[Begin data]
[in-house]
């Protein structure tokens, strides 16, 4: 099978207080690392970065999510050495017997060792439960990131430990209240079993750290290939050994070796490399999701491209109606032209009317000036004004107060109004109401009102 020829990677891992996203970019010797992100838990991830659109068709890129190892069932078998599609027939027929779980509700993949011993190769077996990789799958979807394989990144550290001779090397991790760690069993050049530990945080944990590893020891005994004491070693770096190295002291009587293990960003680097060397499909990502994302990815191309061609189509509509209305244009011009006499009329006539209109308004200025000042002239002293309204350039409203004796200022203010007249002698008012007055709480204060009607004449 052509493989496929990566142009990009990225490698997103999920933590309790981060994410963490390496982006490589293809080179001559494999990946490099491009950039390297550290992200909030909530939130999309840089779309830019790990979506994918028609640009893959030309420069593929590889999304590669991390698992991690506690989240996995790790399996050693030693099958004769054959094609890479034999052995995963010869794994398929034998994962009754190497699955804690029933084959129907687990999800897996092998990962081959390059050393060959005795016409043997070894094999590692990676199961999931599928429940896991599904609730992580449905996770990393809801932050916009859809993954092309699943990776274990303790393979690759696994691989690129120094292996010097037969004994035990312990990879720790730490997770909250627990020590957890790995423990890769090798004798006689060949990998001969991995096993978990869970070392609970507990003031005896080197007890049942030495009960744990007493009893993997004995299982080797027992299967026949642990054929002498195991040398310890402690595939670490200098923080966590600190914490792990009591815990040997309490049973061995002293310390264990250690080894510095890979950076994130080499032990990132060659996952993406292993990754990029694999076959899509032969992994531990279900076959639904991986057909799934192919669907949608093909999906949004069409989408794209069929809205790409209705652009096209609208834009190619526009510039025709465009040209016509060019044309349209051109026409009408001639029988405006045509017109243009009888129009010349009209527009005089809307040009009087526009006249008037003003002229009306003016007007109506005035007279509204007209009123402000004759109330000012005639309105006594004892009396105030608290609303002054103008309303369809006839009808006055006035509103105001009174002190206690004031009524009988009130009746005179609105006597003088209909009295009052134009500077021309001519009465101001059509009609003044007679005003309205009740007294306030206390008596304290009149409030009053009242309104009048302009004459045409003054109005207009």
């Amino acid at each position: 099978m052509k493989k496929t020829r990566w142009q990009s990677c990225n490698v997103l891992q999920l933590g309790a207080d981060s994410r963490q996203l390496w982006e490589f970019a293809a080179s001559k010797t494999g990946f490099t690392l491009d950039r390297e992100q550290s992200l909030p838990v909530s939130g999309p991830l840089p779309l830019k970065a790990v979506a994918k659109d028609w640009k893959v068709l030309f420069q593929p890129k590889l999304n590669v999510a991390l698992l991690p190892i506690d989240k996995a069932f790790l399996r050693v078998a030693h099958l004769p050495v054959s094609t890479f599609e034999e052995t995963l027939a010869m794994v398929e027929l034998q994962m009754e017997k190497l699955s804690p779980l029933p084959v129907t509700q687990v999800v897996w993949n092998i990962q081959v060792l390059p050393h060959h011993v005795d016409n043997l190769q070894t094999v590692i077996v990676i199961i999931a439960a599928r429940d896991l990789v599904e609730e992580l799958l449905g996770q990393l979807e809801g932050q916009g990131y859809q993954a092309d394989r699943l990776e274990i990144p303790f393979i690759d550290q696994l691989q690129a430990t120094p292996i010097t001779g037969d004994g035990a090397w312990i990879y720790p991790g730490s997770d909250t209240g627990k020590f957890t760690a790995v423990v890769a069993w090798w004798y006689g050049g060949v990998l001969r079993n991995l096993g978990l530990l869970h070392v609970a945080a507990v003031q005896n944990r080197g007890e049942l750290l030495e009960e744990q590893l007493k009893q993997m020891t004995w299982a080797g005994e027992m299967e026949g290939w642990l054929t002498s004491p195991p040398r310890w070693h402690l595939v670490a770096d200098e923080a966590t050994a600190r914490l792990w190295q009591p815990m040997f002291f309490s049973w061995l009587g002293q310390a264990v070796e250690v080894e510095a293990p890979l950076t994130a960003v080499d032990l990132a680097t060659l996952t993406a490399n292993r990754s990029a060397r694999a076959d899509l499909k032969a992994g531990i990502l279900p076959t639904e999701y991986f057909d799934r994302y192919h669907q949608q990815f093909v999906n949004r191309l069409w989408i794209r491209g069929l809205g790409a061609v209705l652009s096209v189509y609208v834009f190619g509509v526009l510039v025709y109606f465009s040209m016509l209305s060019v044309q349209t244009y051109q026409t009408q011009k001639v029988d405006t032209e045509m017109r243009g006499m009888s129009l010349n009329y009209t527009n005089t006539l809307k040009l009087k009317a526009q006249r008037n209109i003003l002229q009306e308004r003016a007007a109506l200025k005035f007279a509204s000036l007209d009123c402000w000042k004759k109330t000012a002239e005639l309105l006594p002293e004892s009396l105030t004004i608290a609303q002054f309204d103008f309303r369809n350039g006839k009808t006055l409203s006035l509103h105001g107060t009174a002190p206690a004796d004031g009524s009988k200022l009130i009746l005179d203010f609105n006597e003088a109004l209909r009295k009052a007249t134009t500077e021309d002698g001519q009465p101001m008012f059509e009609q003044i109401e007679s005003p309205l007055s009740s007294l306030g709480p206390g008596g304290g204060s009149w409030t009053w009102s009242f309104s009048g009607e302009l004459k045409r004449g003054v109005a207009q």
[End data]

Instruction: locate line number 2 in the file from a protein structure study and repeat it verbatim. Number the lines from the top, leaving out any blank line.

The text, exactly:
């Protein structure tokens, strides 16, 4: 099978207080690392970065999510050495017997060792439960990131430990209240079993750290290939050994070796490399999701491209109606032209009317000036004004107060109004109401009102 020829990677891992996203970019010797992100838990991830659109068709890129190892069932078998599609027939027929779980509700993949011993190769077996990789799958979807394989990144550290001779090397991790760690069993050049530990945080944990590893020891005994004491070693770096190295002291009587293990960003680097060397499909990502994302990815191309061609189509509509209305244009011009006499009329006539209109308004200025000042002239002293309204350039409203004796200022203010007249002698008012007055709480204060009607004449 052509493989496929990566142009990009990225490698997103999920933590309790981060994410963490390496982006490589293809080179001559494999990946490099491009950039390297550290992200909030909530939130999309840089779309830019790990979506994918028609640009893959030309420069593929590889999304590669991390698992991690506690989240996995790790399996050693030693099958004769054959094609890479034999052995995963010869794994398929034998994962009754190497699955804690029933084959129907687990999800897996092998990962081959390059050393060959005795016409043997070894094999590692990676199961999931599928429940896991599904609730992580449905996770990393809801932050916009859809993954092309699943990776274990303790393979690759696994691989690129120094292996010097037969004994035990312990990879720790730490997770909250627990020590957890790995423990890769090798004798006689060949990998001969991995096993978990869970070392609970507990003031005896080197007890049942030495009960744990007493009893993997004995299982080797027992299967026949642990054929002498195991040398310890402690595939670490200098923080966590600190914490792990009591815990040997309490049973061995002293310390264990250690080894510095890979950076994130080499032990990132060659996952993406292993990754990029694999076959899509032969992994531990279900076959639904991986057909799934192919669907949608093909999906949004069409989408794209069929809205790409209705652009096209609208834009190619526009510039025709465009040209016509060019044309349209051109026409009408001639029988405006045509017109243009009888129009010349009209527009005089809307040009009087526009006249008037003003002229009306003016007007109506005035007279509204007209009123402000004759109330000012005639309105006594004892009396105030608290609303002054103008309303369809006839009808006055006035509103105001009174002190206690004031009524009988009130009746005179609105006597003088209909009295009052134009500077021309001519009465101001059509009609003044007679005003309205009740007294306030206390008596304290009149409030009053009242309104009048302009004459045409003054109005207009």